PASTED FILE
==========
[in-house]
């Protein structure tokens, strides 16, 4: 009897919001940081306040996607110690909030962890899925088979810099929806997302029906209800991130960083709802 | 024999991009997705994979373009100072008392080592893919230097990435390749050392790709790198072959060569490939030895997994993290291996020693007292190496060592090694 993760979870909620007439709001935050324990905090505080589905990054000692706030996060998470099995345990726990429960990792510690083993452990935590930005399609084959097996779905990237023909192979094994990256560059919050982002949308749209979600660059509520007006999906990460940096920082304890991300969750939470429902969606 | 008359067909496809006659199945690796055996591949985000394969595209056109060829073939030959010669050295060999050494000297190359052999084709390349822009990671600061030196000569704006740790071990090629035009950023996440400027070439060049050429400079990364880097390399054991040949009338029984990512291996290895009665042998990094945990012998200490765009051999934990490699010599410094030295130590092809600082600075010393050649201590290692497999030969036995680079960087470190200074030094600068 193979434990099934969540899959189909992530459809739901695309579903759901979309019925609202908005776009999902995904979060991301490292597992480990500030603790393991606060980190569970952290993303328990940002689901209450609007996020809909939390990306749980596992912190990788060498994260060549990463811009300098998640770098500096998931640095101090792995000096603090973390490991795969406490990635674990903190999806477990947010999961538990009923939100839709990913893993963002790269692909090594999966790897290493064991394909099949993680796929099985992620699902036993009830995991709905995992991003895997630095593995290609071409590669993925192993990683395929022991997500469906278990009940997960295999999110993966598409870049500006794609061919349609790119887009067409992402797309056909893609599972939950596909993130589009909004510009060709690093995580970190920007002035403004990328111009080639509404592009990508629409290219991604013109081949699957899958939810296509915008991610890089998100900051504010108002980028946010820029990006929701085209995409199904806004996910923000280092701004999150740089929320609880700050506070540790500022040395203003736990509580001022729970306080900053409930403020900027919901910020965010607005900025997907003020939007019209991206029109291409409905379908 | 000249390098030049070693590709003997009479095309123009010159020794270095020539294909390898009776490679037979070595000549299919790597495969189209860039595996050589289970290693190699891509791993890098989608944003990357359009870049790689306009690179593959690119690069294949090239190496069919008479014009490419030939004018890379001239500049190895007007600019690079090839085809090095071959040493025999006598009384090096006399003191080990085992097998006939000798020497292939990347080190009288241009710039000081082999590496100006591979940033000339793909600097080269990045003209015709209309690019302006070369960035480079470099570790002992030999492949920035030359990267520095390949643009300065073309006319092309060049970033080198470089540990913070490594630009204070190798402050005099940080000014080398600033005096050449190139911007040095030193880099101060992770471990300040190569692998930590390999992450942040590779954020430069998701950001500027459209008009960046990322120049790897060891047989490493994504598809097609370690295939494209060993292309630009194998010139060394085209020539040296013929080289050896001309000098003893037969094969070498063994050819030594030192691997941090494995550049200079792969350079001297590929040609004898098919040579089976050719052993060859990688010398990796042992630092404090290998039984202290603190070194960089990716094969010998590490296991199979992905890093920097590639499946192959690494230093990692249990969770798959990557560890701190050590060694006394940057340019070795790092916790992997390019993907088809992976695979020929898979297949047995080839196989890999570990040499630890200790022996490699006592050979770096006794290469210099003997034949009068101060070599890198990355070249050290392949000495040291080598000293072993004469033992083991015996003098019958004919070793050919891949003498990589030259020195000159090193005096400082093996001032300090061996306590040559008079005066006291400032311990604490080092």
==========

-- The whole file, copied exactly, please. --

[in-house]
């Protein structure tokens, strides 16, 4: 009897919001940081306040996607110690909030962890899925088979810099929806997302029906209800991130960083709802 | 024999991009997705994979373009100072008392080592893919230097990435390749050392790709790198072959060569490939030895997994993290291996020693007292190496060592090694 993760979870909620007439709001935050324990905090505080589905990054000692706030996060998470099995345990726990429960990792510690083993452990935590930005399609084959097996779905990237023909192979094994990256560059919050982002949308749209979600660059509520007006999906990460940096920082304890991300969750939470429902969606 | 008359067909496809006659199945690796055996591949985000394969595209056109060829073939030959010669050295060999050494000297190359052999084709390349822009990671600061030196000569704006740790071990090629035009950023996440400027070439060049050429400079990364880097390399054991040949009338029984990512291996290895009665042998990094945990012998200490765009051999934990490699010599410094030295130590092809600082600075010393050649201590290692497999030969036995680079960087470190200074030094600068 193979434990099934969540899959189909992530459809739901695309579903759901979309019925609202908005776009999902995904979060991301490292597992480990500030603790393991606060980190569970952290993303328990940002689901209450609007996020809909939390990306749980596992912190990788060498994260060549990463811009300098998640770098500096998931640095101090792995000096603090973390490991795969406490990635674990903190999806477990947010999961538990009923939100839709990913893993963002790269692909090594999966790897290493064991394909099949993680796929099985992620699902036993009830995991709905995992991003895997630095593995290609071409590669993925192993990683395929022991997500469906278990009940997960295999999110993966598409870049500006794609061919349609790119887009067409992402797309056909893609599972939950596909993130589009909004510009060709690093995580970190920007002035403004990328111009080639509404592009990508629409290219991604013109081949699957899958939810296509915008991610890089998100900051504010108002980028946010820029990006929701085209995409199904806004996910923000280092701004999150740089929320609880700050506070540790500022040395203003736990509580001022729970306080900053409930403020900027919901910020965010607005900025997907003020939007019209991206029109291409409905379908 | 000249390098030049070693590709003997009479095309123009010159020794270095020539294909390898009776490679037979070595000549299919790597495969189209860039595996050589289970290693190699891509791993890098989608944003990357359009870049790689306009690179593959690119690069294949090239190496069919008479014009490419030939004018890379001239500049190895007007600019690079090839085809090095071959040493025999006598009384090096006399003191080990085992097998006939000798020497292939990347080190009288241009710039000081082999590496100006591979940033000339793909600097080269990045003209015709209309690019302006070369960035480079470099570790002992030999492949920035030359990267520095390949643009300065073309006319092309060049970033080198470089540990913070490594630009204070190798402050005099940080000014080398600033005096050449190139911007040095030193880099101060992770471990300040190569692998930590390999992450942040590779954020430069998701950001500027459209008009960046990322120049790897060891047989490493994504598809097609370690295939494209060993292309630009194998010139060394085209020539040296013929080289050896001309000098003893037969094969070498063994050819030594030192691997941090494995550049200079792969350079001297590929040609004898098919040579089976050719052993060859990688010398990796042992630092404090290998039984202290603190070194960089990716094969010998590490296991199979992905890093920097590639499946192959690494230093990692249990969770798959990557560890701190050590060694006394940057340019070795790092916790992997390019993907088809992976695979020929898979297949047995080839196989890999570990040499630890200790022996490699006592050979770096006794290469210099003997034949009068101060070599890198990355070249050290392949000495040291080598000293072993004469033992083991015996003098019958004919070793050919891949003498990589030259020195000159090193005096400082093996001032300090061996306590040559008079005066006291400032311990604490080092």